Manufacturing AUTOMATION

Survey shows strengthening trend in China manufacturing, first expansion in 13 months

November 22, 2012
By The Associated Press

China’s manufacturing expanded for the first time in 13 months in November in a further sign that the world’s No. 2 economy is recovering from its deepest slump since the 2008 global crisis. World stocks and oil prices rose on the improving data.

HSBC Corp. said Thursday that its monthly Purchasing Managers’ Index improved to 50.4 for November on a 100-point scale on which numbers over 50 indicate expansion. That was a moderate improvement from October’s 49.5. It is the first time in 13 months that the reading has been above 50.

The PMI index measures overall manufacturing activity by surveying numerous indicators including orders, employment and actual production.

The Chinese numbers are rare good news for the world economy, which has slowed as Europe’s chronic debt crisis worsened and the American economy stagnated. Benchmark stock indexes in Hong Kong, Japan, Britain and Germany posted gains, and crude oil prices moved up.


HSBC economist Qu Hongbin said the survey shows that China’s economic recovery is gaining momentum, but still remains fragile.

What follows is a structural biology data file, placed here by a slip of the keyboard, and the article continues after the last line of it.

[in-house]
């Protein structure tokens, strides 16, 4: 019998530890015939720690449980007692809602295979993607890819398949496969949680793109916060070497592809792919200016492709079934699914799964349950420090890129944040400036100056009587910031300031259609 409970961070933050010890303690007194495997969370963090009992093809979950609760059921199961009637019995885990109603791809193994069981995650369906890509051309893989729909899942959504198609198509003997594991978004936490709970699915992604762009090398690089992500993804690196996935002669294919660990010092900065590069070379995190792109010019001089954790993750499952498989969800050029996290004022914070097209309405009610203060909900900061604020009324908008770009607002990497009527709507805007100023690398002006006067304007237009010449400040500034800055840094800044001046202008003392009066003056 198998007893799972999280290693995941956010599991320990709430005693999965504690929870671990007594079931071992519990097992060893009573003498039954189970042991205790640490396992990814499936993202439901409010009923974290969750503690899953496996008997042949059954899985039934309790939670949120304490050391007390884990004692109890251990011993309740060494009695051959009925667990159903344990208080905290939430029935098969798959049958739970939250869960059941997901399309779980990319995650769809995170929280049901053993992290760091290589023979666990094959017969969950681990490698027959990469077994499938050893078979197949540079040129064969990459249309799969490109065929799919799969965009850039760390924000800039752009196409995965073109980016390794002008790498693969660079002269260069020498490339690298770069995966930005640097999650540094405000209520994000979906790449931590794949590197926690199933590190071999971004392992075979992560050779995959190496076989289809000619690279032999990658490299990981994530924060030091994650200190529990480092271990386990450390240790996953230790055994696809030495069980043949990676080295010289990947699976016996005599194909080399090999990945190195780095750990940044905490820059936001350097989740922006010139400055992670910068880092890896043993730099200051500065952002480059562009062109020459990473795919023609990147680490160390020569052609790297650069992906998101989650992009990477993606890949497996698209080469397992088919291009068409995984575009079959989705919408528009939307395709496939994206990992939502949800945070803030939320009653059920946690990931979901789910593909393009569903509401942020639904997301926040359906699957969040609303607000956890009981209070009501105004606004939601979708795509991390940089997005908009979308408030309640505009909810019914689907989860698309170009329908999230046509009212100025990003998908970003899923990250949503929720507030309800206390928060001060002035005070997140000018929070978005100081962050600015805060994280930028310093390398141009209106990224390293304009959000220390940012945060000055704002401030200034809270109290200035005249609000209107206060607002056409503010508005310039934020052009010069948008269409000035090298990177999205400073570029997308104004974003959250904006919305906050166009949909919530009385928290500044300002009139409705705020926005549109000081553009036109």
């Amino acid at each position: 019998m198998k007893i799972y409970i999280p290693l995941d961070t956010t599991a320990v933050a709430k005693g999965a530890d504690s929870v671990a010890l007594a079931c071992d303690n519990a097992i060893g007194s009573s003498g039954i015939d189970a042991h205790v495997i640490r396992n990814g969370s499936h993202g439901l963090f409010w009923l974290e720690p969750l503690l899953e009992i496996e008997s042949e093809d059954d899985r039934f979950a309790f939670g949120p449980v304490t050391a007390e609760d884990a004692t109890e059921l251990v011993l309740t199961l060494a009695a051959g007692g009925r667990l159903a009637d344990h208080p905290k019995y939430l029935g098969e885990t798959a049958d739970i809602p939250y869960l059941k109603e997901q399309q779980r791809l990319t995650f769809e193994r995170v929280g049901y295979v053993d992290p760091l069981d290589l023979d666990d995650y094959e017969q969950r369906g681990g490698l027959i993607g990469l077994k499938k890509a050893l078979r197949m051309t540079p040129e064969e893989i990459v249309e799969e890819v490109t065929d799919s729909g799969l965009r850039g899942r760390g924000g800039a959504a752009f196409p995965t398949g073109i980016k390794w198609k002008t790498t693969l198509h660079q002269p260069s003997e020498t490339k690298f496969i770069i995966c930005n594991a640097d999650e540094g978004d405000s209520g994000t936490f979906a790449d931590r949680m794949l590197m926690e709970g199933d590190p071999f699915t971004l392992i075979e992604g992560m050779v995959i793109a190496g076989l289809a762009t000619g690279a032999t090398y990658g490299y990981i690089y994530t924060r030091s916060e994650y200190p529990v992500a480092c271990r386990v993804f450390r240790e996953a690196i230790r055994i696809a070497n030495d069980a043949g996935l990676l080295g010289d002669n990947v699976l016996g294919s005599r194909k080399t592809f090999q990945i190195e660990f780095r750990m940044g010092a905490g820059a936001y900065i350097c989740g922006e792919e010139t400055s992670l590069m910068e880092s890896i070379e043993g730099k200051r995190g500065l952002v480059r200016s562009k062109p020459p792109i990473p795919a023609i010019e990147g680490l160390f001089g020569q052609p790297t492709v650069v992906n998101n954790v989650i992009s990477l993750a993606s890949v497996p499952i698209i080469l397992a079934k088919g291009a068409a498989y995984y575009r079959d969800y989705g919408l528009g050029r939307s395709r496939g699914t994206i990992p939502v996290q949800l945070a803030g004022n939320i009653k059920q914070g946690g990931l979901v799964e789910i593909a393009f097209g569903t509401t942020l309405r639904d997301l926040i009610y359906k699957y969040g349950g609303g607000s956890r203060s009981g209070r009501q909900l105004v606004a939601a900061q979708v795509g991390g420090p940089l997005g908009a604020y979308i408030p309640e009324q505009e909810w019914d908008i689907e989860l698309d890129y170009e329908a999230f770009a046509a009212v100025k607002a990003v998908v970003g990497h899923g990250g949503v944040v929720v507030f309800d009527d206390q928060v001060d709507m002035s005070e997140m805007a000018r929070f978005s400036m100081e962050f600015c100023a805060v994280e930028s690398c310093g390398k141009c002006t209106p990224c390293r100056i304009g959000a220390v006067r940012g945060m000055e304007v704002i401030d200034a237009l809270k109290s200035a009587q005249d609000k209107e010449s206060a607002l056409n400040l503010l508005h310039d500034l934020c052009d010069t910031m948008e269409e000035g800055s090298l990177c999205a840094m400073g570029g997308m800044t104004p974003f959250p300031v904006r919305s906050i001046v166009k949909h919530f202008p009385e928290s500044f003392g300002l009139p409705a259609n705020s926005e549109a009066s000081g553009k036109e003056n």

“This calls for a continuation of policy easing to strengthen the recovery,” the analyst wrote.

Chinese leaders have cut interest rates twice since early June and are pumping money into the economy through higher spending by state companies and on building airports and other public works. They have avoided a larger stimulus after their multibillion-dollar spending in response to the 2008 global crisis fueled inflation and a wasteful building boom.

Jing Ulrich, chairwoman of China equities at JP Morgan, said she expects China’s new leadership to proceed cautiously and avoid another major stimulus program.

“I think they will fine-tune monetary policy and fiscal policy and they will make targeted new investments, not massive investments,” she said.

Analysts have cautioned that a Chinese recovery is likely to be “L-shaped,” meaning the decline might have stopped but improvements in growth should be gradual. That would be a setback for exporters of commodities and other goods that are counting on China to help drive a rebound in global demand.

The HSBC report is based on data compiled from questionnaires sent to purchasing executives in more than 420 manufacturing companies.

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